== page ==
Category Archives: Teachers

Celebrating Stories about America’s National Parks!



Happy Birthday America!

In honor of July 4th, and family travel season, I thought I would write about one of this country’s greatest treasures: The National Parks System. I’ve come to more deeply appreciate the NPS through my middle-grade reading kids, who are obsessed with the “Junior Ranger Program” – a program available at almost all U.S. National Parks and Monuments. On visiting a park – great or small – our children will ask the ranger if they have a junior ranger program. This is usually a printed booklet that asks the kids to to age appropriate activities relevant to the park — everything from taking a hike, attending a ranger talk on geology or nocturnal creatures, reading about a historical event or figure, and then completing various puzzles, activities and games. On completion of a booklet (which may take anywhere from 30 minutes to 2 or 3 hours), the ranger checks their work and viola! They are sworn in to be junior rangers!

5623805_f520My kids are really excited to collect the various junior ranger badges — there are about 400 in this country and my kids have 72 each — but others enjoy collecting patches, or stamping their “national parks passports” with stamps from various parks. It’s a great way to see America, and have the kids be the instigators and navigators of family trips (rather than the ones who dread going places and drag their feet) But you don’t have to go far (usually) to find a great NPS site – there are many smaller sites that you may not know about right around the corner from you! Just visit to look at the list of wonderful junior ranger program-containing sites. (There is also a web ranger program, and several you can do online!)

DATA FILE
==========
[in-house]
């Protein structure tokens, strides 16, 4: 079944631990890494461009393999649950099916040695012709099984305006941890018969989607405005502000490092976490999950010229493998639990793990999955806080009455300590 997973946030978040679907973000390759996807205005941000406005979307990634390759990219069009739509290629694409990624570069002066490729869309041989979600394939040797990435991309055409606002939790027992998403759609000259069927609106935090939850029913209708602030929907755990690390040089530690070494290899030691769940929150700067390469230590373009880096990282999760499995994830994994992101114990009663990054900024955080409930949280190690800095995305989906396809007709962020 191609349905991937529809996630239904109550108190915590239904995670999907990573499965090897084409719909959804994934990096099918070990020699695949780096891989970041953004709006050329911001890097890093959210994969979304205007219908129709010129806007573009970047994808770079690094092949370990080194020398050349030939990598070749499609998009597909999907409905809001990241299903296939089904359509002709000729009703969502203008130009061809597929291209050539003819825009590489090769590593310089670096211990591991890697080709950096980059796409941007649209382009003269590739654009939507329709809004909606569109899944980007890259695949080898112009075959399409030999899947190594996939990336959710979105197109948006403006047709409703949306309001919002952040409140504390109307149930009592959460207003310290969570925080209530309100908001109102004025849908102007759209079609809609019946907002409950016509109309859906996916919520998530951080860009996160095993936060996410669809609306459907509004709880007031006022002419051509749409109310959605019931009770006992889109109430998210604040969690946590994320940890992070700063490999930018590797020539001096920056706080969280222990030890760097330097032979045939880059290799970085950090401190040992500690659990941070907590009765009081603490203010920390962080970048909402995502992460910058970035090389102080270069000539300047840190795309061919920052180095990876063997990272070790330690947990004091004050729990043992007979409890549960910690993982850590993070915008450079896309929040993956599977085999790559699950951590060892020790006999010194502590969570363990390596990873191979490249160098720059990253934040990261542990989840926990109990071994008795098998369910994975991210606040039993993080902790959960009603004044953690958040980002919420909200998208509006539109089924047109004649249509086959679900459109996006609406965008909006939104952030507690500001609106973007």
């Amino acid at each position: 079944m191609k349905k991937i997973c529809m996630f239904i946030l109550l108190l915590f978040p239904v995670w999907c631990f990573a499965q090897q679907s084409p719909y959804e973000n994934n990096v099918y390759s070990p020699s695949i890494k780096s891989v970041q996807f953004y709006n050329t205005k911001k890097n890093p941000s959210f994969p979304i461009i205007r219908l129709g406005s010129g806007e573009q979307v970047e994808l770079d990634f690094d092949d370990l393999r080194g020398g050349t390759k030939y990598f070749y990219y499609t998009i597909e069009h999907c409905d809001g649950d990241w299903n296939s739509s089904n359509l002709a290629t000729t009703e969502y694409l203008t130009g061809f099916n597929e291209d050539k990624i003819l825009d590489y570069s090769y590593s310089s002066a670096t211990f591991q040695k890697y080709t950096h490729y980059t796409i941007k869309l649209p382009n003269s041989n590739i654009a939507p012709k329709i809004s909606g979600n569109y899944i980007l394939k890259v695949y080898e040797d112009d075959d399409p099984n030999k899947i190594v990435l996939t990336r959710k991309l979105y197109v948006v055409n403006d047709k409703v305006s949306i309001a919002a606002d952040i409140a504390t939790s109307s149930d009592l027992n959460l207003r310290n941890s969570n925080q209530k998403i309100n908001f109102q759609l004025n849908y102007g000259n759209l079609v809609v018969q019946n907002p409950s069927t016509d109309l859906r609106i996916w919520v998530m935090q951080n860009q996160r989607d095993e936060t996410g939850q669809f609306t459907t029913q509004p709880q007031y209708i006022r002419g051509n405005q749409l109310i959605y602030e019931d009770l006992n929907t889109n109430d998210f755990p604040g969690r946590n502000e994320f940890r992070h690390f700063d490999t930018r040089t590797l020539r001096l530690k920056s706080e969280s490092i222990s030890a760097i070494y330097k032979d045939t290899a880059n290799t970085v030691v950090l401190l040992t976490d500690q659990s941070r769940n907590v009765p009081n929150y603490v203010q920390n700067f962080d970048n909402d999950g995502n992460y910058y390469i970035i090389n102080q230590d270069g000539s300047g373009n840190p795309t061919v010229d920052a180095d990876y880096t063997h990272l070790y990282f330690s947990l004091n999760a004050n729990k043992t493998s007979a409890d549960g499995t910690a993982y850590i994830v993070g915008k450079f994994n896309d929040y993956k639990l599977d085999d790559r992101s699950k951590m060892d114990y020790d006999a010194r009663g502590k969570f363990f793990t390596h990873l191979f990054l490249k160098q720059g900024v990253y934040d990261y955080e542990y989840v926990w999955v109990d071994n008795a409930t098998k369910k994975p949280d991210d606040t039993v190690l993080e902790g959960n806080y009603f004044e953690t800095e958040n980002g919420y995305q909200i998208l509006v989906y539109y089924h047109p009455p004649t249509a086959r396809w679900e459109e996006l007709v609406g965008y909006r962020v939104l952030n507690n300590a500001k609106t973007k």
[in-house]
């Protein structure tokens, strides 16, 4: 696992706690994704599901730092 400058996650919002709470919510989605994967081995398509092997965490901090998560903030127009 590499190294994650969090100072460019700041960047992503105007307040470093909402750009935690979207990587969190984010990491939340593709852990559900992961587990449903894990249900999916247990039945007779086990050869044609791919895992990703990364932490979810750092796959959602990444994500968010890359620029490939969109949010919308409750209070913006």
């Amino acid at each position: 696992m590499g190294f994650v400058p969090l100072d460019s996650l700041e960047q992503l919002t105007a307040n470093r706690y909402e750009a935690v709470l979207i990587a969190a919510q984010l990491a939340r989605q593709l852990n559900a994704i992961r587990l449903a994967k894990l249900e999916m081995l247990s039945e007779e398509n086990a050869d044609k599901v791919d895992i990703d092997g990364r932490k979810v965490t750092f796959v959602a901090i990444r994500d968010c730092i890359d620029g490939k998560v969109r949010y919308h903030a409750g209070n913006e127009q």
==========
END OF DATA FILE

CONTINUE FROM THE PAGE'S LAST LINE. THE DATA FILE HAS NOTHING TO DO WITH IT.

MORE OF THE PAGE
There are many TERRIFIC books for kids to learn about national parks: check out some great lists here and here. When we visit a site, we often try to read something that gets us excited about what we are about to see. There’s undoubtedly a biography, nonfiction or fiction for every middle grade reader that would be appropriate to read about almost every park! Here are some thoughts that might make your summer NPS vacation both informative and literary!


1. Visiting Boston’s Historic Sites or just stopping by on your way to the Cape? There are several junior ranger programs in the area. And while you’re clocking miles on I-95 why not give your middle grade biography or history buff Who Was Paul Revere?

Who Was Paul Revere?



2. Heading to Florida for a beach vacation or to visit Disney? Take a day trip to the Everglades or the several other terrific NPS sites in Florida! Maybe your mystery reader will enjoy Nancy Drew 161: Lost in Everglades. 

3. Going to the big parks in Arizona? What about giving your animal-loving reader that old classic Brighty of the Grand Canyon

4. Of a literary or oratorical bent? What about visiting Henry Wadsworth Longfellow’s home in Cambridge or Edgar Allen Poe’s Birthplace in Philadelphia or Fredrick Douglass’ National Historic Site in Maryland?


Feel free to add your favorite park/vacation related books below! And enjoy your summer exploring this nation’s beautiful parks!

Here’s an adorable link to get your younger travelers excited about national parks:  Sesame Street Explores National Parks


Freedom Summer 1964: Looking back with a new generation

Ain’t gonna let nobody turn me around
traditional song that became an anthem of the Civil Rights Movement in the 1960′s

Fifty years ago this month, the arduous efforts of civil rights advocates through the 50′s and 60′s coalesced in Mississippi as thousands organized to push for voting rights long-denied to African Americans.  Our nation’s work for equity and social justice goes on today, and the examples set by those who would not give up are treasured by ongoing generations of readers.  In their remarkable book, Oh, Freedom! Kids Talk about the Civil Rights Movement with the People Who Made it Happen,  Casey King and Linda Barrett Osborne share interviews that fourth graders conducted with family members and others who worked for justice during this time.